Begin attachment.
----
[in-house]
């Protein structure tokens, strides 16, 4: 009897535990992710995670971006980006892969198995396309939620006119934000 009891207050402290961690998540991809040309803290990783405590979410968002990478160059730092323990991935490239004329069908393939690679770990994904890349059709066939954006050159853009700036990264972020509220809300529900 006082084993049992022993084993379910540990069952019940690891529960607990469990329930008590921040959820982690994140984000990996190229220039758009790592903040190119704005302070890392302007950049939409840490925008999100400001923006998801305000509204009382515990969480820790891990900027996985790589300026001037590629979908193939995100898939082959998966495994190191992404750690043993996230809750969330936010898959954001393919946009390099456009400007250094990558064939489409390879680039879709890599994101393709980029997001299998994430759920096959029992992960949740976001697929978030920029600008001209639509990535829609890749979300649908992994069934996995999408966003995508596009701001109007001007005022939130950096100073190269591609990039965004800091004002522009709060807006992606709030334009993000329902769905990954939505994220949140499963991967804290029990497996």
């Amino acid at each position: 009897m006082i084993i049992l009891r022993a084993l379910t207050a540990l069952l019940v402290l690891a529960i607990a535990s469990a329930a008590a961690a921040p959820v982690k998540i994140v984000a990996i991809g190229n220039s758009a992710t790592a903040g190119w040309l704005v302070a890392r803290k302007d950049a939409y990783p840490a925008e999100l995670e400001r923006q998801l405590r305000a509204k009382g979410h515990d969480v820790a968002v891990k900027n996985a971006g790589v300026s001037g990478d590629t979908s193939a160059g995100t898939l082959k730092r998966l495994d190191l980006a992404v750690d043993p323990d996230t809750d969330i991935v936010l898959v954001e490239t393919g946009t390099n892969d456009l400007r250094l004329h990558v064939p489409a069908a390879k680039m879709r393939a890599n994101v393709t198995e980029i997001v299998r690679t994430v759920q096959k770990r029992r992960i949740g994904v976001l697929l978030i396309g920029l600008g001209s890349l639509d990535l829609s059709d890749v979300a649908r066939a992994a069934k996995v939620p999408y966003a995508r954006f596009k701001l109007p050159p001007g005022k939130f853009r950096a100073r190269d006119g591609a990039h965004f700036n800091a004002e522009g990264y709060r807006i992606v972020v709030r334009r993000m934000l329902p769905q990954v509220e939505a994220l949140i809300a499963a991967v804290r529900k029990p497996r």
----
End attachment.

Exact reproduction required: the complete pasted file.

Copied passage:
[in-house]
């Protein structure tokens, strides 16, 4: 009897535990992710995670971006980006892969198995396309939620006119934000 009891207050402290961690998540991809040309803290990783405590979410968002990478160059730092323990991935490239004329069908393939690679770990994904890349059709066939954006050159853009700036990264972020509220809300529900 006082084993049992022993084993379910540990069952019940690891529960607990469990329930008590921040959820982690994140984000990996190229220039758009790592903040190119704005302070890392302007950049939409840490925008999100400001923006998801305000509204009382515990969480820790891990900027996985790589300026001037590629979908193939995100898939082959998966495994190191992404750690043993996230809750969330936010898959954001393919946009390099456009400007250094990558064939489409390879680039879709890599994101393709980029997001299998994430759920096959029992992960949740976001697929978030920029600008001209639509990535829609890749979300649908992994069934996995999408966003995508596009701001109007001007005022939130950096100073190269591609990039965004800091004002522009709060807006992606709030334009993000329902769905990954939505994220949140499963991967804290029990497996």
């Amino acid at each position: 009897m006082i084993i049992l009891r022993a084993l379910t207050a540990l069952l019940v402290l690891a529960i607990a535990s469990a329930a008590a961690a921040p959820v982690k998540i994140v984000a990996i991809g190229n220039s758009a992710t790592a903040g190119w040309l704005v302070a890392r803290k302007d950049a939409y990783p840490a925008e999100l995670e400001r923006q998801l405590r305000a509204k009382g979410h515990d969480v820790a968002v891990k900027n996985a971006g790589v300026s001037g990478d590629t979908s193939a160059g995100t898939l082959k730092r998966l495994d190191l980006a992404v750690d043993p323990d996230t809750d969330i991935v936010l898959v954001e490239t393919g946009t390099n892969d456009l400007r250094l004329h990558v064939p489409a069908a390879k680039m879709r393939a890599n994101v393709t198995e980029i997001v299998r690679t994430v759920q096959k770990r029992r992960i949740g994904v976001l697929l978030i396309g920029l600008g001209s890349l639509d990535l829609s059709d890749v979300a649908r066939a992994a069934k996995v939620p999408y966003a995508r954006f596009k701001l109007p050159p001007g005022k939130f853009r950096a100073r190269d006119g591609a990039h965004f700036n800091a004002e522009g990264y709060r807006i992606v972020v709030r334009r993000m934000l329902p769905q990954v509220e939505a994220l949140i809300a499963a991967v804290r529900k029990p497996r």